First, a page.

New Details Revealed for 131-Unit Development on New York Avenue

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39 New York Ave Jersey City Heights Studioschafer
39 New York Avenue, Jersey City Heights. Rendering via StudioSCHAFER.

Jersey Digs has exclusively received updated information about an upcoming residential project at the edge of The Heights neighborhood in Jersey City.

Construction is set to begin this summer on the five-story all-residential development in Ward C at 39 New York Avenue, a hillside property along the Palisades between Hoboken’s western border and the Palisade Avenue overpass. The 1.288-acre tract was previously vacant and periodically used by Galaxy Recycling to park dumpsters and trucks.


This project is being developed by The NRP Group of Ohio in partnership with the Hoboken Brownstone Company of Jersey City.


The NRP Group’s Vice President of Development for the New York Metropolitan Area, Jonathan Gertman, told Jersey Digs in an interview last month that the real estate developer is “one of the largest multifamily development construction and management companies in the country,” but that this is their first project in the Garden State. He cited this corridor’s “developing neighborhood feel” as a reason why the group chose to get involved in this project.

The development has been in the works for several years and the number of proposed units has been fluctuating since it was first proposed. Originally, the building was set to include 155 rental units, but that number later dropped to 132 units. Now, according to Gertman, the development will include 131 market-rate units when completed, including 28 studios, 57 one-bedrooms, and 46 two-bedrooms. Many of the apartments will include views of the rest of Jersey City to the south and Lower Manhattan to the east.

None of the units will be designated as affordable, but Gertman stated that The NRP Group could possibly develop affordable housing in Jersey City at some point. In lieu of providing affordable units, as part of the company’s five-year municipal tax exemption, it will give over $200,000 to the Jersey City Affordable Housing Trust Fund in three stages.

There is no public transportation access from the site itself, though the 2nd Street Hudson-Bergen Light Rail Station is roughly a half-mile walk away. Plus, parking will be included in the building in an underground garage, though the number of units had previously been unclear. However, Gertman said that the facility is now expected to include 82 spaces when completed, in addition to a shuttle bus service for residents that would operate down the hill to the Hoboken Terminal.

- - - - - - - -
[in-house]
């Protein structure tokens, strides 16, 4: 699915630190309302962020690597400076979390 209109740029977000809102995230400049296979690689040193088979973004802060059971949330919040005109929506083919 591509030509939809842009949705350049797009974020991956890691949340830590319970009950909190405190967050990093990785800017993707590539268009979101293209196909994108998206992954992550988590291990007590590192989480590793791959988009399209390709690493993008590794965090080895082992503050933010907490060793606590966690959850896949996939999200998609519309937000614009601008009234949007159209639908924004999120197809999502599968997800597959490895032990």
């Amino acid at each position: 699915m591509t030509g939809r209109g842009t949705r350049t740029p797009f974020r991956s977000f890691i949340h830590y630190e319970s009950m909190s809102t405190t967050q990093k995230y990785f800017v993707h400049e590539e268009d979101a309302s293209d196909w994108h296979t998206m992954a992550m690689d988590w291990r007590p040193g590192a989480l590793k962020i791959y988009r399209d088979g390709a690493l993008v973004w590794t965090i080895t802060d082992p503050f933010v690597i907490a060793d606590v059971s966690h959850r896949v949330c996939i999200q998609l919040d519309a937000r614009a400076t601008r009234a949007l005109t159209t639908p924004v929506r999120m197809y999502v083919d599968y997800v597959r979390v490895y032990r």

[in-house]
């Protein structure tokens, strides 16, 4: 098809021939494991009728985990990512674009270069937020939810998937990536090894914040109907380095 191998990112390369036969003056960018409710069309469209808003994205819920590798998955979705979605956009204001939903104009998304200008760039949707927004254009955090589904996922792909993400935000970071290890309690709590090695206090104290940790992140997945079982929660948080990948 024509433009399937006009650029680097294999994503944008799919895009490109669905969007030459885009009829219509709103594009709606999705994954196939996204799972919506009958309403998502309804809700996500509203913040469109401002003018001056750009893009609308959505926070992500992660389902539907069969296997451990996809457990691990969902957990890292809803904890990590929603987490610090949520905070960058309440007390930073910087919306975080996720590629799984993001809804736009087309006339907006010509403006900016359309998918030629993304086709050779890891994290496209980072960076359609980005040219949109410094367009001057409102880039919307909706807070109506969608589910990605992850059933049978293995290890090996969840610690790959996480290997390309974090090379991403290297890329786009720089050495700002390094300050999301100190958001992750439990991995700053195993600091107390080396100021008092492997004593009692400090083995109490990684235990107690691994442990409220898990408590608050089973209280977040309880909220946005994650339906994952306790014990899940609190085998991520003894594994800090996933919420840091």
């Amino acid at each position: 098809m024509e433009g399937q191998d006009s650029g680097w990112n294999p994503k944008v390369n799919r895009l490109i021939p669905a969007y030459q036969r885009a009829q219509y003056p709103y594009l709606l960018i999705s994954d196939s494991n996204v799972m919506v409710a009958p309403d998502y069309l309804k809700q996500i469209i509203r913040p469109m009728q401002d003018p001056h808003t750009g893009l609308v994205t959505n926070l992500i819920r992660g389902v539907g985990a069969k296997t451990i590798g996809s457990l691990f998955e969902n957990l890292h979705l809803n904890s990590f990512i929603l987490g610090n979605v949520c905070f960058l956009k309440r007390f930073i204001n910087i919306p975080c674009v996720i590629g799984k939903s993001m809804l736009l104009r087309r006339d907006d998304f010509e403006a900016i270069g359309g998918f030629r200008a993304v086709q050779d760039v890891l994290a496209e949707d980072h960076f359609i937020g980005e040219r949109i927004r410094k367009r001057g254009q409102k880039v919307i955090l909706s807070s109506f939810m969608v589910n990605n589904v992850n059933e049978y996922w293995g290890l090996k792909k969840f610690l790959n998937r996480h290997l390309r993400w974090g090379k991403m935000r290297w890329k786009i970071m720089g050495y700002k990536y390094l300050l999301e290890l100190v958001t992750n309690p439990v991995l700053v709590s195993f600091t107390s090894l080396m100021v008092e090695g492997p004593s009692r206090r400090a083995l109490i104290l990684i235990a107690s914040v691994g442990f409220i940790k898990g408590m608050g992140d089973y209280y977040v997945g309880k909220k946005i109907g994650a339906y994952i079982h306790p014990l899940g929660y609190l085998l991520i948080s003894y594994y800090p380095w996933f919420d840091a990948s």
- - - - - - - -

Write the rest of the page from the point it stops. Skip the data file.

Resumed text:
In addition, new renderings for the project designed by StudioSCHAFER have been released, showing that the development will include a ground floor leasing office and a second floor outdoor “amenity deck.”

39 New York Ave Jersey City Heights Courtyard Studioschafer
Outdoor deck. Rendering via StudioSCHAFER.

The development is expected to be completed in the spring of 2020.

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4 COMMENTS

  1. 131 units on an already congested narrow road will add to the daily gridlock on the Jersey City border. Where are the infrastructure improvements to support this development ?

  2. What ‘developing neighborhood feel’ is this guy talking about? If anything, that parcel feels isolated. In one direction, it’s a very steep yet short walk up to the Heights and across the street is a sometimes loud and smelly recycling center. You have to cross the light rail tracks and you’re in Hoboken, immediately met by an office building on one side an a bus dept on the other. Yes, there’s a park a block away and the city is aiming to buy out the bust depot to expand the park in what is probably the most congested area of Hoboken. Until Coles Ave is extended to Paterson Ave (parallel to the light trail tracks), there are issues here, just not ones that JC seems to want to deal with since it probably impacts Hoboken even more.

  3. $200,000 to the city is nothing for a project of that size. Take the tax abatement away. Developers want to build in Jersey City. No incentive is needed.

  4. Road is already always gridlocked and gets backed up all the way into the heights. It has taken me a 45 minutes to get down this road at rush hour. Is there any plan at place to help with the traffic?

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